A Serious Question of Competence



How Much Is Fair To Ask of Mediocre Lawmakers?


This is an article and a subject that I began to think about in the 1960’s with the realization that meaningful, in fact, momentous civil rights legislation was about to be passed.  What both surprised and worried me was the fact that the prominent Libertarian, Barry Goldwater vowed that he would vote against the proposed legislation.  Goldwater, billed as the the quintessential conservative, was much more accurately a libertarian with his “live and let live” attitude toward all sorts of minorities, immigrants and racial groups.  For him to disagree with the “Civil Rights Act, “ there must have been something to at least question about the law.  I’m quite sure, in fact, that if one were to ask Ron Paul or Bob Barr, current Libertarian voices, if they believed the “Civil Rights Act” to be necessary, they would answer “yes,” but if questioned regarding its constitutionality, they would sadly shake their heads “no.”  In fact, it seems somewhat questionable as to whether it is constitutional to force a private business to sell to certain individuals if it prefers not to.  Perhaps, it would have been more preferable to force these private business (as opposed to governmental) entities to deal with the entire public by denying them various public services like police and fire protection and many others should they choose not to deal with the entire public without whom these services would not exist?  In other words there may have been other, more Constitutional ways to pass desegregation laws affecting private businesses.  Unfortunately, our legislators were not quite competent or industrious enough to explore those options.  Perhaps, in all fairness and considering the exigence of the circumstances, it was too much to ask of them?  We need to remember the considerable courage that it took for these men and women to pass what was, perhaps, the most important legislation of their lifetime.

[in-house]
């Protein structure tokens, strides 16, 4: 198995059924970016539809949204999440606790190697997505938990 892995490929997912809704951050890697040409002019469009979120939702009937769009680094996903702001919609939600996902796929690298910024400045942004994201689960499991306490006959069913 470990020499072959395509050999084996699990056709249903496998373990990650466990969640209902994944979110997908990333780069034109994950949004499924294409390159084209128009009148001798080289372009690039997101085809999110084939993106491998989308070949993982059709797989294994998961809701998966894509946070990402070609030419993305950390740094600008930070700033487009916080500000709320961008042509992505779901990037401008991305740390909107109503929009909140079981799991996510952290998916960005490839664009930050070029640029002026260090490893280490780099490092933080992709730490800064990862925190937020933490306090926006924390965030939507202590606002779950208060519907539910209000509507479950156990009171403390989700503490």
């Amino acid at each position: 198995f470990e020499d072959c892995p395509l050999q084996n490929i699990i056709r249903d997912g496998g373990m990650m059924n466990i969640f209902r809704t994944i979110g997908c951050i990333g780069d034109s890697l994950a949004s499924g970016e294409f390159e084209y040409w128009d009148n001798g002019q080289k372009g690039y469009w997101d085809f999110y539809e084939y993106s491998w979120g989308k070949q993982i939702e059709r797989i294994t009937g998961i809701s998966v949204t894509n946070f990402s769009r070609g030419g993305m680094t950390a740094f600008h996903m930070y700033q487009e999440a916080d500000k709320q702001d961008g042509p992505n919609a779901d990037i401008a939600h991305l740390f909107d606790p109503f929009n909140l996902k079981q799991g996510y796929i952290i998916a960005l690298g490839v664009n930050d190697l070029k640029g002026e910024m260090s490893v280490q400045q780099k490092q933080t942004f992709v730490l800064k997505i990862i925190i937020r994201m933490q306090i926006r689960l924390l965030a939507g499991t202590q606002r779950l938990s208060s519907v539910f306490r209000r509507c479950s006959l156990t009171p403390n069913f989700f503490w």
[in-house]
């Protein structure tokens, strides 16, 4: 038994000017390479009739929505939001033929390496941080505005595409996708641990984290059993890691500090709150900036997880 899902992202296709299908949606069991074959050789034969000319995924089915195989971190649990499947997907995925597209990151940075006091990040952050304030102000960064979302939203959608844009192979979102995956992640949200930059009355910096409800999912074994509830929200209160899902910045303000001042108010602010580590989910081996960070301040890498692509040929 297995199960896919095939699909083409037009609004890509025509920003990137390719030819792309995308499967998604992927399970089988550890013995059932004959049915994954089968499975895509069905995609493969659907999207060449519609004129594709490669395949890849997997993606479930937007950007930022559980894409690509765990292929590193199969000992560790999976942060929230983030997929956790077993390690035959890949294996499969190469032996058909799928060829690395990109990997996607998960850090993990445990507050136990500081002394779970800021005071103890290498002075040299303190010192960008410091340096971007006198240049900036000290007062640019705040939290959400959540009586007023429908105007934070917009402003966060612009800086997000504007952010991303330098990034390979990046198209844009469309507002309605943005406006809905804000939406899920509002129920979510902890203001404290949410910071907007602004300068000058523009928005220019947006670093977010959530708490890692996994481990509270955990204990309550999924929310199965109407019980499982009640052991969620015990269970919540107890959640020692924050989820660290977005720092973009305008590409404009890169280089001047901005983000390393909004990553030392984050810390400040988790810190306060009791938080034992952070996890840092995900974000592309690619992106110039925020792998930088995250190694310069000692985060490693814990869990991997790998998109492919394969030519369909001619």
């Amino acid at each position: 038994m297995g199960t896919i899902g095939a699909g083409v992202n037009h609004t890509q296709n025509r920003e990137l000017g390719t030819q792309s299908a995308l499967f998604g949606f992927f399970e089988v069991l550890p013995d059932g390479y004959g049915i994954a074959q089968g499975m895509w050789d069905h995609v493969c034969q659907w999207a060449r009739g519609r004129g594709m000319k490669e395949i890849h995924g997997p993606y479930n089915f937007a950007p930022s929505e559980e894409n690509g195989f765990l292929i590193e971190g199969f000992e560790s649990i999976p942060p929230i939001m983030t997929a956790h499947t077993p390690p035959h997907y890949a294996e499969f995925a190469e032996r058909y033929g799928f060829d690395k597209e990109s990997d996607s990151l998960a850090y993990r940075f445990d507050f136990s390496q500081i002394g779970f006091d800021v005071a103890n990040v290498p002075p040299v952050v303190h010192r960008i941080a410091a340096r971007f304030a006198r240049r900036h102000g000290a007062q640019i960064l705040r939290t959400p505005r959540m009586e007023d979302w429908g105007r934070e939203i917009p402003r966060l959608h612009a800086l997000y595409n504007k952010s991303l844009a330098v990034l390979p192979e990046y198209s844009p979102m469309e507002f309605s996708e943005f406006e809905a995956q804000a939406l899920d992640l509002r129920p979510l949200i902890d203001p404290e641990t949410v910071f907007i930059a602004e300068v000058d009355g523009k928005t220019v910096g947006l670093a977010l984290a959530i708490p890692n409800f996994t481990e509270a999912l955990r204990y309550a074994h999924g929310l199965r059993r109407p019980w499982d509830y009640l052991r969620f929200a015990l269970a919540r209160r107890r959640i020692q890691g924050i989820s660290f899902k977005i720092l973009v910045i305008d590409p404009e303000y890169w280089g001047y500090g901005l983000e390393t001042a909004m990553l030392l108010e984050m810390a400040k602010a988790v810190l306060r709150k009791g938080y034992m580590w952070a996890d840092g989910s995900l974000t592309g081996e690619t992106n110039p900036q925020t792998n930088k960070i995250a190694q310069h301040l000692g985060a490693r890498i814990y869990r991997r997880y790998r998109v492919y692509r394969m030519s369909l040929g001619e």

Later, as other rather mediocre legislative minds came up with the idea of bussing children for two hours or more every day to enable them to attend better schools, many teachers breathed a sigh of relief.  Fully realizing that it was they who should have been “bussed” to the inferior schools in dangerous neighborhoods, thereby dramatically improving those schools, they recognized the futility of poorly designed, often incompetent legislation.  Somehow, the message was lost: courage could no longer make up for competence.  Studies would have easily shown, for instance, that certain middle class groups, eg. Jews, usually moved, almost automatically into those neighborhoods with the very best schools.  In fact, in my hometown, for a time, the local Catholic school, the best in the area, boasted almost 30% Jewish enrollment.  Children don’t really learn a whole lot in a day in which they ride a bus for two to  three hours.



Confused Attempts at Campaign Finance Legislation


Only a few years ago, Senators McCain and Feingold authored a well meaning, but complicated and clearly unconstitutional campaign finance bill.  Neither Mr. McCain nor Mr. Feingold are Constitutional lawyers and apparently received little help from the slumbering and largely uncaring legal profession in fashioning their bill.  It introduced questionable first amendment restrictions on freedom of speech to corporations in their use of “soft money,” restrictions which did not apply to other groups.  They identified specific times when these corporations were or were not allowed to exhibit their “soft money” presentations making the issue even more complicated.  In fact, some aspects of the law were bound to be challenged and overturned even by an honest Supreme Court.  Obviously, the First Amendment does not discriminate against corporations or anyone else!  If apes could talk they would enjoy the same freedom of speech which Congress is clearly not allowed to abridge.  Unfortunately, an extremely political and corrupt group of judges chose to call huge political bribes expressions of speech.  They saw no difference between supporting a candidate with whom one agrees or changing his mind with thousands or even millions of dollars in bribes, bribes having nothing at all to do with soft money.